Monday, June 16, 2014

An Explorer's State of Mind


Last week was a very special time at the National Geographic Society in Washington, D.C. The society hosted its Explorer’s Symposium, an annual, weeklong event that brings together the top “emerging explorers” to speak to Nat Geo’s staff about their cutting-edge research, discoveries and experiences in the field. One explorer, Jack Andraka, developed an inexpensive and efficient way to detect pancreatic, ovarian and lung cancer when he was 15 years old (he’s now 17). Another was Shabanna Basij-Rasikh, an Afghan woman and educator who formed SOLA, a nonprofit organization and school that gives young Afghan women the opportunity to empower themselves through education.  

As I listened to these speeches, I couldn’t help but be in awe of all that these explorers have done for the betterment of our world. As I listened to each symposium participant, I began to think about the role exploration has had in my own life, and especially within this internship. So far this summer, I’ve been lucky enough to explore much of what D.C. has to offer. But even more than that, I’ve begun to explore exactly what it means to be an intern at National Geographic Magazine.


When I arrived two weeks ago, I felt like a minnow in a sea of much larger (more intelligent, more successful) fish. While my previous internship had a staff of 14, the National Geographic Society employs nearly 1,500. Quickly, however, one of my supervisors clued me in to the key to success: explore. Go to meetings. Pitch ideas. Try something new (like office Yoga, which is extremely difficult … and sweaty). Wander out of the text department and go see what research is doing. Or social media. Or international editions. And I have learned that this piece of advice, while a bit intimidating at first, will allow me to craft a National Geographic expedition of my own. Now, I’m not sure if it will reach Jack Andraka status, but still… I’m excited to see what the next eight weeks will bring, and all that I will discover.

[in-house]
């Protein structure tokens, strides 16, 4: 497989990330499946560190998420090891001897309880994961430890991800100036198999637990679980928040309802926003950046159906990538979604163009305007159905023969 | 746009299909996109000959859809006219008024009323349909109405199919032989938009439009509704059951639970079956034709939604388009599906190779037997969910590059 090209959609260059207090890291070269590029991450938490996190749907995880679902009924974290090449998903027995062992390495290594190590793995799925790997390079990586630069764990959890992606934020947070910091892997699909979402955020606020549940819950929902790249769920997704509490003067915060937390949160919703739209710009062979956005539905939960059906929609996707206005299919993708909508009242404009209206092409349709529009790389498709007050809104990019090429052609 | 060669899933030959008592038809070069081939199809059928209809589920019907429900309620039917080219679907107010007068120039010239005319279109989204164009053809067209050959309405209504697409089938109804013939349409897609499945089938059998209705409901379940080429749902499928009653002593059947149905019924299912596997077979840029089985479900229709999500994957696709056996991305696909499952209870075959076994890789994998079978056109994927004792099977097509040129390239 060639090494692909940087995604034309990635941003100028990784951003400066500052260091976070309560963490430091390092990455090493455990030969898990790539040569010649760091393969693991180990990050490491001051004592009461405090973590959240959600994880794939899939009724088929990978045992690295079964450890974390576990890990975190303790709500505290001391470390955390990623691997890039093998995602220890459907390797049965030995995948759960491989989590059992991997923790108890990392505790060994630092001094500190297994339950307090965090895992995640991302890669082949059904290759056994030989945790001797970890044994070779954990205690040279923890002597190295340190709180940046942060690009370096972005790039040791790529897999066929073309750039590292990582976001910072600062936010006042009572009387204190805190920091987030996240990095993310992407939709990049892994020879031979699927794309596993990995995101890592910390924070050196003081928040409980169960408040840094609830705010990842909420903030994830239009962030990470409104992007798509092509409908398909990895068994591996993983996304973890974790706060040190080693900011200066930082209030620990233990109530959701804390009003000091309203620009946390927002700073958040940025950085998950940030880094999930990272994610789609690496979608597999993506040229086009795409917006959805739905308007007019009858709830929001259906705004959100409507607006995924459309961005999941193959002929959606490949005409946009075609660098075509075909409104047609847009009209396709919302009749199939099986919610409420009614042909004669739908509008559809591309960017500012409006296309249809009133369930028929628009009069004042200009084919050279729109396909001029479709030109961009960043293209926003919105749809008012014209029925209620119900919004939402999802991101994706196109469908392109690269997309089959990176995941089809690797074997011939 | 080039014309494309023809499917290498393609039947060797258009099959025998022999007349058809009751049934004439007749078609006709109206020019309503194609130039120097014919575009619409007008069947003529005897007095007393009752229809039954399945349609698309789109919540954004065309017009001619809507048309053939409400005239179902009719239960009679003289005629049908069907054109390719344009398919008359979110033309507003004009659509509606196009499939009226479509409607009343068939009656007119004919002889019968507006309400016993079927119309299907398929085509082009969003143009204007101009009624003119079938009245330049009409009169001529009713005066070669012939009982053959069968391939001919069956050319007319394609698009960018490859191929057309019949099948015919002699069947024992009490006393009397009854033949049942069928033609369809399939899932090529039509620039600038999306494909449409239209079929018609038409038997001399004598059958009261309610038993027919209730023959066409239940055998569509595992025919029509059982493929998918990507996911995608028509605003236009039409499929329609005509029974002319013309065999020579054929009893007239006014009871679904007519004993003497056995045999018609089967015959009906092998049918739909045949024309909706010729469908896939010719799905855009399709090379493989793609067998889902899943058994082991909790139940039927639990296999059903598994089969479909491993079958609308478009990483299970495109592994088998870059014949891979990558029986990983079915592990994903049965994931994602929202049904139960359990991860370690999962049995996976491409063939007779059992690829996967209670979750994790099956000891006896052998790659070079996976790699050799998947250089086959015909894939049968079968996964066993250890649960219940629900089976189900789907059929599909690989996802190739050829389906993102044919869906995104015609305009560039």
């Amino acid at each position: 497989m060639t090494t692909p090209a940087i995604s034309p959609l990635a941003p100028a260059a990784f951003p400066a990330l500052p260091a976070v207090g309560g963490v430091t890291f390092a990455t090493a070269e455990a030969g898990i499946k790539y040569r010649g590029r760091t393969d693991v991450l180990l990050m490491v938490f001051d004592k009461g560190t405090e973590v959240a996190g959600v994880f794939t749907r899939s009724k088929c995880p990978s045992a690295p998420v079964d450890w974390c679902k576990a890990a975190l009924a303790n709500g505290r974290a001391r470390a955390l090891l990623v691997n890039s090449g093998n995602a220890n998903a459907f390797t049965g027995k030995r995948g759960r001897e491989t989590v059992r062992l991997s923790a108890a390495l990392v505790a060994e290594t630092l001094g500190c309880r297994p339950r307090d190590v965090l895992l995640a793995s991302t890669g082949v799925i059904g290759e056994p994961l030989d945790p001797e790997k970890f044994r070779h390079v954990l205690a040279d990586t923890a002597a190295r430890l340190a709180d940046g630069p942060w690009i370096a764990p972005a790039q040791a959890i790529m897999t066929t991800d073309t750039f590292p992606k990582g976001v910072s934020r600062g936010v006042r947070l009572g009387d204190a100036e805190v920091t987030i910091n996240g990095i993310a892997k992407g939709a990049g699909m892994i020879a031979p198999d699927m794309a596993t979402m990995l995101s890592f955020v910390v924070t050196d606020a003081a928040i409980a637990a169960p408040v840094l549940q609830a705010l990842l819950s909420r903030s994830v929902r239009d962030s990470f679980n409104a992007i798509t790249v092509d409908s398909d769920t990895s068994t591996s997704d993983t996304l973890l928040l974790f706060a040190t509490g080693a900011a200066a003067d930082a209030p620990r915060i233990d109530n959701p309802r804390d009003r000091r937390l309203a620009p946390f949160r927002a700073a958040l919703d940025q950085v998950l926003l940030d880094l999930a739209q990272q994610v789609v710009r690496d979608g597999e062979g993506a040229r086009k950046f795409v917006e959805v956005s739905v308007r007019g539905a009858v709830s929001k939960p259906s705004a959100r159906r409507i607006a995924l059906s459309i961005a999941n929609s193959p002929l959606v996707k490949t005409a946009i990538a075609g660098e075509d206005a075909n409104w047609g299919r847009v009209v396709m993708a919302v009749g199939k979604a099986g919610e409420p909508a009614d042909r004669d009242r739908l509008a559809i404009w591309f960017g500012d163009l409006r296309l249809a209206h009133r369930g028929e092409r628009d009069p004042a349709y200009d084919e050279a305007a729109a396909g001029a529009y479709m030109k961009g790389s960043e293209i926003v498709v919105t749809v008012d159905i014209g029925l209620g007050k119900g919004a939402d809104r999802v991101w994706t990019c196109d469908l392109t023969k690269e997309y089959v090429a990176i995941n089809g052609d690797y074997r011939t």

--Emma Weissmann, The University of Illinois at Urbana-Champaign, National Geographic Magazine
edited by Andy Zunz, University of Central Florida, Field & Stream

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